PNG health authorities worry for water supplies after protest
Health authorities in Papua New Guinea's Eastern Highlands are worried that water supplies are being put at risk by protesting landowners.
Around two weeks ago, the water coming into the Goroka water treatment plant simply stopped flowing.
Officials didn't know at the time, but upstream, in the nearby village of Komiufa, landowners had barricaded a stream in protest at the government.
A week later, water tanks across Goroka were running dry and a 300-bed hospital was forced to close.
The Eastern Highlands hospital authority chief executive, Dr Joseph Apa, said most patients were forced to leave.
"It's like a human created disaster here, we have problems with everything in town, in hotels and the schools and everywhere else including the hospital."
Dr Apa said normal operations at the hospital resumed on Monday, after the government caved and the river barrier was removed.
In the end, Komiufa landowners got a payout of nearly $US800,000.
The environmental hostage-taking of Goroka shows just how dangerous bubbling landowner resentment is in Papua New Guinea.
Dr Apa said PNG's rural communities -- which make up around 87% of the population -- could easily use the same tactics to strike again.
But he's sympathetic towards Komiufa village, where landowners had claimed they had been waiting on land lease payments for 20 years.
"It is what's supposed to be done long time ago. They should have some sort of payment done regularly but they didn't do it."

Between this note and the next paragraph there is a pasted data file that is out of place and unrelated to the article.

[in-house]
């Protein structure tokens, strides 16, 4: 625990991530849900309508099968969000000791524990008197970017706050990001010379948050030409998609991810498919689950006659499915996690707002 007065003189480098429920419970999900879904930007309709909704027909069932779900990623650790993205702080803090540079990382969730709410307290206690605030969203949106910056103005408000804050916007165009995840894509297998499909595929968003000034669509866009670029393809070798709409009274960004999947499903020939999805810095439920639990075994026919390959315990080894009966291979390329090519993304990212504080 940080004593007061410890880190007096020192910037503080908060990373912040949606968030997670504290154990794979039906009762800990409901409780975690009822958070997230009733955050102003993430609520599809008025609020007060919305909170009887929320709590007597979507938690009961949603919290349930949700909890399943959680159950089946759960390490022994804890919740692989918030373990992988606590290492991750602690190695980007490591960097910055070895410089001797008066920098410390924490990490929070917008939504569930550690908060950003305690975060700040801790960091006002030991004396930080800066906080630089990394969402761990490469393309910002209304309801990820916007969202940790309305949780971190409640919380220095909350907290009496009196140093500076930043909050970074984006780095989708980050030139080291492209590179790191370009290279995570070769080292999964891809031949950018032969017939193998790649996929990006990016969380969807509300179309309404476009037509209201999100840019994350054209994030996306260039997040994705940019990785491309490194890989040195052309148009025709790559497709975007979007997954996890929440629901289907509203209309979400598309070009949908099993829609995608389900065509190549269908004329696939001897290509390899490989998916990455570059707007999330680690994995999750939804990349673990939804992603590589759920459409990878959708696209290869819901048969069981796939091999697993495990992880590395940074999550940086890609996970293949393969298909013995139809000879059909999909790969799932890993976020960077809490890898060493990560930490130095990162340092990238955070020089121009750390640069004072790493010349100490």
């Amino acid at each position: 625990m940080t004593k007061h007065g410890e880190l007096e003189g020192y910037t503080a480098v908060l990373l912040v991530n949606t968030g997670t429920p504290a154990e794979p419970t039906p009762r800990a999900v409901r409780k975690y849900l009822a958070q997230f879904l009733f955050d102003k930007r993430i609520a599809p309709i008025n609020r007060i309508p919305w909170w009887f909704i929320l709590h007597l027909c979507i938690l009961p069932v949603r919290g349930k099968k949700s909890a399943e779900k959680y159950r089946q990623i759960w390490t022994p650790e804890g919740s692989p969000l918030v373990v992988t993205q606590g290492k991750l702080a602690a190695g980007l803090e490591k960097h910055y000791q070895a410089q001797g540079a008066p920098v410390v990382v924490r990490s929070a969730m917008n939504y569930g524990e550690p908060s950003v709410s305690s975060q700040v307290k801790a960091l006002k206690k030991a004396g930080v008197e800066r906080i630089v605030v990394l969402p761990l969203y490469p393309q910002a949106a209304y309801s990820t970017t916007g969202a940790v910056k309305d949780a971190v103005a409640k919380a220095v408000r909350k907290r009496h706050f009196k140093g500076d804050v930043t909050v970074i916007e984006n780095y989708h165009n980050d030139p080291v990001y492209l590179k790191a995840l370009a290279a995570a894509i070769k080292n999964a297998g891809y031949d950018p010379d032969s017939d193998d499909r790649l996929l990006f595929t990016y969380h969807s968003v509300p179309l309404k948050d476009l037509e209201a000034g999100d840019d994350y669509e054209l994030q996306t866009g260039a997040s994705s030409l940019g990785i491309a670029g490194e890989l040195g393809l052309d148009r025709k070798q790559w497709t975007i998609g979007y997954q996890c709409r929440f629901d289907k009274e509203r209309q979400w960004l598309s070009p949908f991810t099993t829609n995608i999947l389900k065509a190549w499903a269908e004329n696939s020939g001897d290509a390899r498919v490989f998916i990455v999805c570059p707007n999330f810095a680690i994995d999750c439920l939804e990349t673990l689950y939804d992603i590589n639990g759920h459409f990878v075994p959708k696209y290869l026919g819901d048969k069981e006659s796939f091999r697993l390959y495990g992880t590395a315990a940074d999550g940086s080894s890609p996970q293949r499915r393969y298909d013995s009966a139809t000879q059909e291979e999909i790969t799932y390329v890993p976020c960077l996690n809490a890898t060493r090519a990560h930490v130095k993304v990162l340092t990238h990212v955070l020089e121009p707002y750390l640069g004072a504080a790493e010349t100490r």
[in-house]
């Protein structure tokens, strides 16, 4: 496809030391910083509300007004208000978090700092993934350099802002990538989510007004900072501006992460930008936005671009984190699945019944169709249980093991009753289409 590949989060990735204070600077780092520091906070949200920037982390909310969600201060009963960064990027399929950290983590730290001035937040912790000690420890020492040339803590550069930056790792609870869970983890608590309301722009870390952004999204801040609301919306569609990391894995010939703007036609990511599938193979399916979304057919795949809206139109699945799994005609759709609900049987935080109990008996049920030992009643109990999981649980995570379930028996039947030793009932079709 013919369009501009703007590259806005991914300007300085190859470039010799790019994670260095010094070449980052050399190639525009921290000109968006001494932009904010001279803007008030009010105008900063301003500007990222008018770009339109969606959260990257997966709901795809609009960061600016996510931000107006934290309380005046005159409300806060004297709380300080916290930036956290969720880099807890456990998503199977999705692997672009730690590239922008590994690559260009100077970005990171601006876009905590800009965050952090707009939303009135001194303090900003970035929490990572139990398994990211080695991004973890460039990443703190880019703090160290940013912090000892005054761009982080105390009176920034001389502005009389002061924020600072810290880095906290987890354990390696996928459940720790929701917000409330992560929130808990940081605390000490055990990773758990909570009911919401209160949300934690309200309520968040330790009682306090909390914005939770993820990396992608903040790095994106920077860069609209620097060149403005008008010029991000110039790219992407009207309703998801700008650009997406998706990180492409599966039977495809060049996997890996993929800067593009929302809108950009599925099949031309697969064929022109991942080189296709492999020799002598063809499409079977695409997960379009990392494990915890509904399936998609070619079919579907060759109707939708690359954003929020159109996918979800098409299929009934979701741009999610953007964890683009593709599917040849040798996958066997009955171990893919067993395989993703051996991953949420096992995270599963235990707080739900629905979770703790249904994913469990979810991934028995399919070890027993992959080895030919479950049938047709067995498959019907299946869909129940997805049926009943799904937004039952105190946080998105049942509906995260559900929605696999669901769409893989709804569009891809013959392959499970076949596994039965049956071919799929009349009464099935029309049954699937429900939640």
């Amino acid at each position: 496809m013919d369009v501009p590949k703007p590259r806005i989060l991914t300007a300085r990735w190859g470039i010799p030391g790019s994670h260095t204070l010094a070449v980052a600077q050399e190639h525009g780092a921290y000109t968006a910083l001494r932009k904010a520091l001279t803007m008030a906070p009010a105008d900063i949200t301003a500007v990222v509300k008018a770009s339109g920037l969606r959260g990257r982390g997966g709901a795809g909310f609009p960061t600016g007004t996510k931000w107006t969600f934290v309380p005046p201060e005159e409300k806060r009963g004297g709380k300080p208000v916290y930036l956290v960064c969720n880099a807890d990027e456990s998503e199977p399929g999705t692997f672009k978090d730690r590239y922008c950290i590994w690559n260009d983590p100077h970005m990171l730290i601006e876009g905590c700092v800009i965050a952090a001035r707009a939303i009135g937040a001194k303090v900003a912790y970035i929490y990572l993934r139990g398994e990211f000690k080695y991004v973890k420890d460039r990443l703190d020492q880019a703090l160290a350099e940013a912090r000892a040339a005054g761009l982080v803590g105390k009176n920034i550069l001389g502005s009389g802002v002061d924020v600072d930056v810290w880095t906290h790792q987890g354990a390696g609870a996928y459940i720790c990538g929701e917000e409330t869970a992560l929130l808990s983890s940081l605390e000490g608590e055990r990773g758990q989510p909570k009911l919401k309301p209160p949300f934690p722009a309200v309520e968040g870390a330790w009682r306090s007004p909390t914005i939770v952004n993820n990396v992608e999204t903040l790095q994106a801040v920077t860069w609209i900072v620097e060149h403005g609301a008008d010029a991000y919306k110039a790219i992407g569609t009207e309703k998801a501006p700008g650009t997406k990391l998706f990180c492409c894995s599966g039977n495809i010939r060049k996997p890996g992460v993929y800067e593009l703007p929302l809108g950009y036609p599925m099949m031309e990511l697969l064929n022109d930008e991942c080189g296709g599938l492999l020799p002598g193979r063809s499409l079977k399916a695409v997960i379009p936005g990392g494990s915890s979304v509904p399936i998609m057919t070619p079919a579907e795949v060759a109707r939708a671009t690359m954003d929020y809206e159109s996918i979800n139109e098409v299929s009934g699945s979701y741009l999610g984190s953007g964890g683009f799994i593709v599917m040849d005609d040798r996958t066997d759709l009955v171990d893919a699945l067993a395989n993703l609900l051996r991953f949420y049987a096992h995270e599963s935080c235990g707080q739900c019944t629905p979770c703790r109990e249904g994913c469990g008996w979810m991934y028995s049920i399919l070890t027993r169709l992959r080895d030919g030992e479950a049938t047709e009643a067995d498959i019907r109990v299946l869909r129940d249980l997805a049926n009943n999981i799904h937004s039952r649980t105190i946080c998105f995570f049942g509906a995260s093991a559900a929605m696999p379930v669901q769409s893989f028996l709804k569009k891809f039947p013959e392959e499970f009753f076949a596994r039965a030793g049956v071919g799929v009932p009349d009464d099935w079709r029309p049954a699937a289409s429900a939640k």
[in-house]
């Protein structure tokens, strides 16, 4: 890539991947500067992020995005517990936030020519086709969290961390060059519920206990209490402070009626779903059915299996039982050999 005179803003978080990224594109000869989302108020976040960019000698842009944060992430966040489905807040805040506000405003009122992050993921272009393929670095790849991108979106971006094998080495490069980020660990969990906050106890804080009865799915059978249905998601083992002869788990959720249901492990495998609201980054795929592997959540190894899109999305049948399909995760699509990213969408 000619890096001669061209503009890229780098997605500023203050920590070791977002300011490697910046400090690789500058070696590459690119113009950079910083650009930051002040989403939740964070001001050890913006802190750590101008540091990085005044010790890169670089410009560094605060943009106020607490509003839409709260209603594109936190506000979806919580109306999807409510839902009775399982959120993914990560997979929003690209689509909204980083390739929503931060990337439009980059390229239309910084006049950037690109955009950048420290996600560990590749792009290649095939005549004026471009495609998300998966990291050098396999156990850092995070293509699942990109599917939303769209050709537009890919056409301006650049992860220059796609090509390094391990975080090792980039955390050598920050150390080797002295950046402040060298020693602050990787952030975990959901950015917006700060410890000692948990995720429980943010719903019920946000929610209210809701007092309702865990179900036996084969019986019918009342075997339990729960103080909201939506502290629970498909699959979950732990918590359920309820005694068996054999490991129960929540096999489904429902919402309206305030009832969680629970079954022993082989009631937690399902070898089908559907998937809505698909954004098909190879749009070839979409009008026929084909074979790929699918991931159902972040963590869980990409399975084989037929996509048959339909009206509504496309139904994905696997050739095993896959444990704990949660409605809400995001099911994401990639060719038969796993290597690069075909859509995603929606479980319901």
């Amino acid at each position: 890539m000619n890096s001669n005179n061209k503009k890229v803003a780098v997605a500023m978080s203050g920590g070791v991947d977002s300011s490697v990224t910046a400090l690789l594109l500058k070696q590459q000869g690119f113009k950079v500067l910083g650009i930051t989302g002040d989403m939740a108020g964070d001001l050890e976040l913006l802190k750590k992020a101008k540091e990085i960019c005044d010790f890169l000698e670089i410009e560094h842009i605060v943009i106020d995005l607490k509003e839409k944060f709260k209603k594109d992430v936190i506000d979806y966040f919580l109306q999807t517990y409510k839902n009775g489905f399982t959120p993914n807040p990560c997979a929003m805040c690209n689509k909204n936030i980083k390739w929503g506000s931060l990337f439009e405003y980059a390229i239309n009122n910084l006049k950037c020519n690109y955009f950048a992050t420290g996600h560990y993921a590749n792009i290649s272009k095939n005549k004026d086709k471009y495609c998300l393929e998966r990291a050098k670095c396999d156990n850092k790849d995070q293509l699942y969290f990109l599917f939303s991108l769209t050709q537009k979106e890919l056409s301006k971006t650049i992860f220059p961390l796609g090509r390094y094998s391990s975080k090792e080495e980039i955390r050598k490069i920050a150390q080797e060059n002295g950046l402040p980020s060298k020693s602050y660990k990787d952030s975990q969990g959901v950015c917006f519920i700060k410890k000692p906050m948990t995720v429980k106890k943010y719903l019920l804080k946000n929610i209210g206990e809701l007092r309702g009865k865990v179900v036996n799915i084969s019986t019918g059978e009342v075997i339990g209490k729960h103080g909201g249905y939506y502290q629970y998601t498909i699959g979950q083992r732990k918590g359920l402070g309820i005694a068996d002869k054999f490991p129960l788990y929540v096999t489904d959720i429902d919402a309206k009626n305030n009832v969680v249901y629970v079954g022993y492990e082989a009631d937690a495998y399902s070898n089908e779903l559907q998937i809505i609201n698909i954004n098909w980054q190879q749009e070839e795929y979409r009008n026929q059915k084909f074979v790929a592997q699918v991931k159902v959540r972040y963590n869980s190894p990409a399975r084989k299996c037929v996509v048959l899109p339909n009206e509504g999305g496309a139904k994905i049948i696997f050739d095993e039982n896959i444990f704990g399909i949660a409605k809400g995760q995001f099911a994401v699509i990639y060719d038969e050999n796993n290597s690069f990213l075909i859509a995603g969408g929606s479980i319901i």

It's unclear how many people were affected by the water shutoff in Goroka, where about 19,000 people live.
But our correspondent, Melvin Levongo, said many schools and houses across the Eastern Highlands also suffered.
"Most houses had to depend on tank water, the water they got from the rain, people usually depend on the water supplies."
Even with the water supply back, locals in Goroka still struggle to access clean water.
One of them, Gloria Mahabi, said there had been an outbreak of typhoid in the town since last year because of the unclean water supply.
"You have a population increase there where they just throw baby diapers into the feeder stream that supplies the water. Then you have huge sediment piling up there that the government has done nothing about."
Elsewhere in Papua New Guinea, the situation is even grimmer.
On Wednesday, local media reported a psychiatric hospital outside the capital Port Moresby had been closed after an outbreak of Hepatitis A.
Lab tests confirmed two wells used at the hospital had been contaminated with bacteria for 19 years.
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